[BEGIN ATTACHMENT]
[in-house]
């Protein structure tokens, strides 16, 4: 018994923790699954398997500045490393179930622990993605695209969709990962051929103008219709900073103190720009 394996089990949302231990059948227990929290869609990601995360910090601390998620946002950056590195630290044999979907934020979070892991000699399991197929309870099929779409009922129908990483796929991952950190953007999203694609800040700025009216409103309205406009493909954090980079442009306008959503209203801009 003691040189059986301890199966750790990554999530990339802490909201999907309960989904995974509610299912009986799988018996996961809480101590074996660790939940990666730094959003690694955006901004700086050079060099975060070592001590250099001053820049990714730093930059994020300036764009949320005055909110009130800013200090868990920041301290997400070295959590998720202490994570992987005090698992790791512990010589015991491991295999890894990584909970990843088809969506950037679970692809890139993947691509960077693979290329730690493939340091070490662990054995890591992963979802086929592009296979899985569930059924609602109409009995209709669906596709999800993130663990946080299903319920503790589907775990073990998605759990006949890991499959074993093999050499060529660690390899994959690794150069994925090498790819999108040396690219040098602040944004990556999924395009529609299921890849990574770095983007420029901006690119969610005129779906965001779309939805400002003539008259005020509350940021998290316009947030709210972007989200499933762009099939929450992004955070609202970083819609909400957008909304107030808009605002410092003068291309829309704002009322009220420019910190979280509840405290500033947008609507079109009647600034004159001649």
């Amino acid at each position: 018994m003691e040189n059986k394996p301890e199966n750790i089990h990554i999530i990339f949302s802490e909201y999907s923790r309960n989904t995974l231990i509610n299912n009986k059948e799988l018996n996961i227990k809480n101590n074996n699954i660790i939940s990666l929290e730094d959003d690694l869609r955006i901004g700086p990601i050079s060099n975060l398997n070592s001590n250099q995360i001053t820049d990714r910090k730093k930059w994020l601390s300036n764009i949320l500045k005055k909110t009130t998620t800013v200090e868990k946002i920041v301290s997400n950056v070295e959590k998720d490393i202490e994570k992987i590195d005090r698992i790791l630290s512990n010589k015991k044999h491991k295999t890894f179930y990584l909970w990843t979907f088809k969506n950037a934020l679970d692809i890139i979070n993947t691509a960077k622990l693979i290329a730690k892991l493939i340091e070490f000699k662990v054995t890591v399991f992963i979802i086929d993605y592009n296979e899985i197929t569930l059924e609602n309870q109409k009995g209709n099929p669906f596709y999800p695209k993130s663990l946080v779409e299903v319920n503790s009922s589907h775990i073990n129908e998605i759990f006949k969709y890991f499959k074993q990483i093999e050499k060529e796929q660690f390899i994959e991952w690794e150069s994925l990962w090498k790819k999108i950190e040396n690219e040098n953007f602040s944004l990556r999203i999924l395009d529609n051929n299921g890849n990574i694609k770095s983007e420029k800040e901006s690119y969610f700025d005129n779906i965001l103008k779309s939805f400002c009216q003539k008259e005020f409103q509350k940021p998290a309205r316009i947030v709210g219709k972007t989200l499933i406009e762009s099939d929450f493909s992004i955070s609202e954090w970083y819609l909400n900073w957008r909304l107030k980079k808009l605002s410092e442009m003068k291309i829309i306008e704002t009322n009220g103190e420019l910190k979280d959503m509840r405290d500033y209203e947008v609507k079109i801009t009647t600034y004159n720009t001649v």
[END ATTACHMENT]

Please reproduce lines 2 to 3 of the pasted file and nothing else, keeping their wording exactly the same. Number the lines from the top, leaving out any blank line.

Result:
């Protein structure tokens, strides 16, 4: 018994923790699954398997500045490393179930622990993605695209969709990962051929103008219709900073103190720009 394996089990949302231990059948227990929290869609990601995360910090601390998620946002950056590195630290044999979907934020979070892991000699399991197929309870099929779409009922129908990483796929991952950190953007999203694609800040700025009216409103309205406009493909954090980079442009306008959503209203801009 003691040189059986301890199966750790990554999530990339802490909201999907309960989904995974509610299912009986799988018996996961809480101590074996660790939940990666730094959003690694955006901004700086050079060099975060070592001590250099001053820049990714730093930059994020300036764009949320005055909110009130800013200090868990920041301290997400070295959590998720202490994570992987005090698992790791512990010589015991491991295999890894990584909970990843088809969506950037679970692809890139993947691509960077693979290329730690493939340091070490662990054995890591992963979802086929592009296979899985569930059924609602109409009995209709669906596709999800993130663990946080299903319920503790589907775990073990998605759990006949890991499959074993093999050499060529660690390899994959690794150069994925090498790819999108040396690219040098602040944004990556999924395009529609299921890849990574770095983007420029901006690119969610005129779906965001779309939805400002003539008259005020509350940021998290316009947030709210972007989200499933762009099939929450992004955070609202970083819609909400957008909304107030808009605002410092003068291309829309704002009322009220420019910190979280509840405290500033947008609507079109009647600034004159001649």
């Amino acid at each position: 018994m003691e040189n059986k394996p301890e199966n750790i089990h990554i999530i990339f949302s802490e909201y999907s923790r309960n989904t995974l231990i509610n299912n009986k059948e799988l018996n996961i227990k809480n101590n074996n699954i660790i939940s990666l929290e730094d959003d690694l869609r955006i901004g700086p990601i050079s060099n975060l398997n070592s001590n250099q995360i001053t820049d990714r910090k730093k930059w994020l601390s300036n764009i949320l500045k005055k909110t009130t998620t800013v200090e868990k946002i920041v301290s997400n950056v070295e959590k998720d490393i202490e994570k992987i590195d005090r698992i790791l630290s512990n010589k015991k044999h491991k295999t890894f179930y990584l909970w990843t979907f088809k969506n950037a934020l679970d692809i890139i979070n993947t691509a960077k622990l693979i290329a730690k892991l493939i340091e070490f000699k662990v054995t890591v399991f992963i979802i086929d993605y592009n296979e899985i197929t569930l059924e609602n309870q109409k009995g209709n099929p669906f596709y999800p695209k993130s663990l946080v779409e299903v319920n503790s009922s589907h775990i073990n129908e998605i759990f006949k969709y890991f499959k074993q990483i093999e050499k060529e796929q660690f390899i994959e991952w690794e150069s994925l990962w090498k790819k999108i950190e040396n690219e040098n953007f602040s944004l990556r999203i999924l395009d529609n051929n299921g890849n990574i694609k770095s983007e420029k800040e901006s690119y969610f700025d005129n779906i965001l103008k779309s939805f400002c009216q003539k008259e005020f409103q509350k940021p998290a309205r316009i947030v709210g219709k972007t989200l499933i406009e762009s099939d929450f493909s992004i955070s609202e954090w970083y819609l909400n900073w957008r909304l107030k980079k808009l605002s410092e442009m003068k291309i829309i306008e704002t009322n009220g103190e420019l910190k979280d959503m509840r405290d500033y209203e947008v609507k079109i801009t009647t600034y004159n720009t001649v």